Unfortunately New Year’s day has its darker side when it comes to alcohol and crashes. January 1 is the deadliest day on average for alcohol-related crashes involving a motor vehicle, pedestrian or bicyclist.
The conclusion comes from a new Insurance Institute for Highway Safety (IIHS) analysis. It used the five most recent years of available fatal crash data to find that every New Year’s Day, an average of 70 lives were lost in crashes in which at least one driver, pedestrian or bicyclist had a blood alcohol concentration (BAC) of 0.08% or higher. 61% of the average of 113 crash deaths on January 1 were due to alcohol impairment. That is almost double the overall impairment rate of 35% during the four year between 2011 and 2015.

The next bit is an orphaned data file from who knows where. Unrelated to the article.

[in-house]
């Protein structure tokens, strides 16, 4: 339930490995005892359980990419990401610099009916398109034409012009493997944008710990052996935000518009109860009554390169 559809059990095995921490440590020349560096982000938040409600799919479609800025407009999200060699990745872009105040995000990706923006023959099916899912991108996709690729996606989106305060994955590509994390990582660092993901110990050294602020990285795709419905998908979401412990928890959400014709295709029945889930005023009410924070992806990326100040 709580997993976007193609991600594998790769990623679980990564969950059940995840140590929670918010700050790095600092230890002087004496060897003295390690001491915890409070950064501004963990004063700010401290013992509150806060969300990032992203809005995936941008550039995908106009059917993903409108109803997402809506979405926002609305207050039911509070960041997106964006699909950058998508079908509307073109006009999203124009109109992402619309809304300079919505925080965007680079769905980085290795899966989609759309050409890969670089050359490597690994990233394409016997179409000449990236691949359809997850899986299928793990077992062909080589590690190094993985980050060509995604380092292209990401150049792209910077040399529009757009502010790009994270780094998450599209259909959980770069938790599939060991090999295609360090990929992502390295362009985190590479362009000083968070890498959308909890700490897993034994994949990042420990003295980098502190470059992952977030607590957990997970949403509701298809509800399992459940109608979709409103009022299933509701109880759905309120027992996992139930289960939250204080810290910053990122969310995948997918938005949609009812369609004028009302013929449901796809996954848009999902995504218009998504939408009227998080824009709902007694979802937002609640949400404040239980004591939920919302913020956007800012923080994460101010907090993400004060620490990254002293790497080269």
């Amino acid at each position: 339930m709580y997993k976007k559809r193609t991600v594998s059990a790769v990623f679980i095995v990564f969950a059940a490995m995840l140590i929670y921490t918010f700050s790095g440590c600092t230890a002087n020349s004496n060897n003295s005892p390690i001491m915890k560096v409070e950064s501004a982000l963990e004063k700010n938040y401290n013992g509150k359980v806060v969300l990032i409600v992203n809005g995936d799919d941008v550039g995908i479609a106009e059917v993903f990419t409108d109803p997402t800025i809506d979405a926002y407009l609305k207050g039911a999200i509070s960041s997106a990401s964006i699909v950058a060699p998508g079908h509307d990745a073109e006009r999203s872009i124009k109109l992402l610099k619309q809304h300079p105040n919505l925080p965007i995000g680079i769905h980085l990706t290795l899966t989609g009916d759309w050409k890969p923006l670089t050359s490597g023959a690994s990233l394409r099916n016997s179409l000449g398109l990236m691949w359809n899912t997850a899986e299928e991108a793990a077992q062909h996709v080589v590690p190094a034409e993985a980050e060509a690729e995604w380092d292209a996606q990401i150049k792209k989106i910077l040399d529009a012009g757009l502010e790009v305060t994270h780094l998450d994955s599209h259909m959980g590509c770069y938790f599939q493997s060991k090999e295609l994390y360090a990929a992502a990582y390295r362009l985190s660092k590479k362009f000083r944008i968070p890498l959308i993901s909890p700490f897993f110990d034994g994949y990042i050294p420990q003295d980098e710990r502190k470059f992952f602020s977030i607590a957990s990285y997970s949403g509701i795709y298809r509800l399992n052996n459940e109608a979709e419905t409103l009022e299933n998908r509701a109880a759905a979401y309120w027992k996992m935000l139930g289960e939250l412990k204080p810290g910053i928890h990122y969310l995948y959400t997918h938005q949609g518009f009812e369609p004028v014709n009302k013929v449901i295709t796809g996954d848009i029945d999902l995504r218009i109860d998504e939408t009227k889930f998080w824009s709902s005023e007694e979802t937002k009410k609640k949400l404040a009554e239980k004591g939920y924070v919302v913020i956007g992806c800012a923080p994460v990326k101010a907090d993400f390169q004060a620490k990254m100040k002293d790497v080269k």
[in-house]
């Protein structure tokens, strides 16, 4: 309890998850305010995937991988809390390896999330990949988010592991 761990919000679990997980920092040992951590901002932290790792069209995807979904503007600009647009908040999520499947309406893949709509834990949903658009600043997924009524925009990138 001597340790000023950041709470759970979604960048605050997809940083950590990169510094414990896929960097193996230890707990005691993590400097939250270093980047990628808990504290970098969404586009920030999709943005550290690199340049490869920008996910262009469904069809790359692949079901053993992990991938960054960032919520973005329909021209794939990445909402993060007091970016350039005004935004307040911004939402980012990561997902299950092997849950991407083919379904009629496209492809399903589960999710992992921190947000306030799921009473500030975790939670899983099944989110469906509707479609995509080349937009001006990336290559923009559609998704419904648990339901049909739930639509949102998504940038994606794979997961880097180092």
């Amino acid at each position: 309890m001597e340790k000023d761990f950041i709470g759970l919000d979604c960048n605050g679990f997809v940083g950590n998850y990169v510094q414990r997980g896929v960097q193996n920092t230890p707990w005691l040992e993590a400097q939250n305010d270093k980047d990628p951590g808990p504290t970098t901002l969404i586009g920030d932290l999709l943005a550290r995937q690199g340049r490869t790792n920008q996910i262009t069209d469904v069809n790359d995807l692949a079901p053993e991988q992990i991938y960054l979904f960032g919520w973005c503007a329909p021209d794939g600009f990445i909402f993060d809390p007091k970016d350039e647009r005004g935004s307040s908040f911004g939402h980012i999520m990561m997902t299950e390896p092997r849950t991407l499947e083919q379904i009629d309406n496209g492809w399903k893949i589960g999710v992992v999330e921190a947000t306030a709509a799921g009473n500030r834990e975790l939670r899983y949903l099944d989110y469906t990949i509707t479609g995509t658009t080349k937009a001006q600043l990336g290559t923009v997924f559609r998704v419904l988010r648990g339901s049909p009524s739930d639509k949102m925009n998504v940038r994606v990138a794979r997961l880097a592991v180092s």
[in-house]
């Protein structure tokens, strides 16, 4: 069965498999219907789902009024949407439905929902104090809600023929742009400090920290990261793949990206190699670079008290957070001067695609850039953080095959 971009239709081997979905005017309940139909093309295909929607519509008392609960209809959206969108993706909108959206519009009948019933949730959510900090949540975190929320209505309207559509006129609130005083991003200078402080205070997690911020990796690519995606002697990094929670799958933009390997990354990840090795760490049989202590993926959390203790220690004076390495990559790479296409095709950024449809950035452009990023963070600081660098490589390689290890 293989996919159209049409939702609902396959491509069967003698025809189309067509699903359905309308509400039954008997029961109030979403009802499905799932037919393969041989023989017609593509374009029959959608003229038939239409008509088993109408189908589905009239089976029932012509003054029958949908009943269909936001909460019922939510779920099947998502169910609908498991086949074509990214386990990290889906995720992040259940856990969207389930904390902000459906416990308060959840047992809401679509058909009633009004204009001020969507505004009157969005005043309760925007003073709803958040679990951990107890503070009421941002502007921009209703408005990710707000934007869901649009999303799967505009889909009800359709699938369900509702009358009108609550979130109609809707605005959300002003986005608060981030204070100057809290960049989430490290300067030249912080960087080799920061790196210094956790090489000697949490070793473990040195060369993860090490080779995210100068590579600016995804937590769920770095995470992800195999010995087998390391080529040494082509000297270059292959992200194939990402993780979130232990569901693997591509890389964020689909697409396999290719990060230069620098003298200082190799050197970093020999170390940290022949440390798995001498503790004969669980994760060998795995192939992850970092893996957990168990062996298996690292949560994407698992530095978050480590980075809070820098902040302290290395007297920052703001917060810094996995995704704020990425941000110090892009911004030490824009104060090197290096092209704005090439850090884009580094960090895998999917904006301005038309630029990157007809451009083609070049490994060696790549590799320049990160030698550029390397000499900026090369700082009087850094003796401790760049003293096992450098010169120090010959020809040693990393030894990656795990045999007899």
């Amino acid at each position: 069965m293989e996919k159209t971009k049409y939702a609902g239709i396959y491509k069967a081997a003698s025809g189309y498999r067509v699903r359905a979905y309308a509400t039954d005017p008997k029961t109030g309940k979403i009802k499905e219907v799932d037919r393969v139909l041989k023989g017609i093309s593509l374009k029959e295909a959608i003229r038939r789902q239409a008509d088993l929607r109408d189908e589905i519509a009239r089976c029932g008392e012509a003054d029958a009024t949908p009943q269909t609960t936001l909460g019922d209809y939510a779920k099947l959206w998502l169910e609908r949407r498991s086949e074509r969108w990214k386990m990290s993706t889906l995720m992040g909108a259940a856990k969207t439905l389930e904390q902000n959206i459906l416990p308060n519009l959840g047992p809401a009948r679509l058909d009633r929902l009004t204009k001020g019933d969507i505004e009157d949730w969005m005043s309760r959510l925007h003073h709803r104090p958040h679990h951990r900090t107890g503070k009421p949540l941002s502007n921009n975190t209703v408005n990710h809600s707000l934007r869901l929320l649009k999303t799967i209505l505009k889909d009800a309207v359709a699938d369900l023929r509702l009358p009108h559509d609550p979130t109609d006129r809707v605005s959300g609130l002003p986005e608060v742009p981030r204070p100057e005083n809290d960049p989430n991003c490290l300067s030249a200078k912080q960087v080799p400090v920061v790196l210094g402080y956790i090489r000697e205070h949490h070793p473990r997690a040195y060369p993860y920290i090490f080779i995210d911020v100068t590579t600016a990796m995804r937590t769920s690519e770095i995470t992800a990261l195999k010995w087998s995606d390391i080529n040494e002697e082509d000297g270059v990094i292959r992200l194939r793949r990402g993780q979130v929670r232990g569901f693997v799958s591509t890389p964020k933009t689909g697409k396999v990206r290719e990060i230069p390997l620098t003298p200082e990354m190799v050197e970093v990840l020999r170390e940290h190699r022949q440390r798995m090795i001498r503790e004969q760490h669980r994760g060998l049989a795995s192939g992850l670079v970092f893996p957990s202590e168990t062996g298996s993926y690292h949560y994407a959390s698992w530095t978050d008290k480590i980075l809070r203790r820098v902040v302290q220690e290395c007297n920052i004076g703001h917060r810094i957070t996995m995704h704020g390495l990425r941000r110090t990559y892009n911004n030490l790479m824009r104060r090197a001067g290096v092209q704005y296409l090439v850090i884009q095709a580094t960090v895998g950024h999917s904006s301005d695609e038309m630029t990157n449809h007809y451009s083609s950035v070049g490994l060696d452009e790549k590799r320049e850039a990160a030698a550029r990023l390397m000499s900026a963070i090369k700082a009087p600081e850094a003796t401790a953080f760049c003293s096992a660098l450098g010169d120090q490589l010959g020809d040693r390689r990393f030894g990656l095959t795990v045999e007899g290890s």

The first day of the year is also the deadliest day for occupants of cars, minivans, pickup trucks and SUVs. Across the five-year study period, an average of 83 lives were lost in passenger vehicle crashes on New Year’s Day. In comparison, an average of 59 people died in passenger vehicle crashes on any given day during 2011-15. The data in the analysis are from the federal Fatality Analysis Reporting System, an annual census of fatal crashes on U.S. roads.
“Don’t get caught up in the levity of celebrations and forget common sense. Plan your ride home before the party starts to minimize your risk and mark a safe start to 2017”, says IIHS’s senior vice president for vehicle research Joe Nolan.
The theoretical risk for pedestrians and bicyclists is even higher as they would be cautious of being struck by impaired New Year’s Day drivers and also when they have been overindulging themselves. In 2015, 46% of pedestrians and 36% of bicyclists age 16 and older killed in crashes between 9 p.m. and 6 a.m. had BACs at or above 0.08%.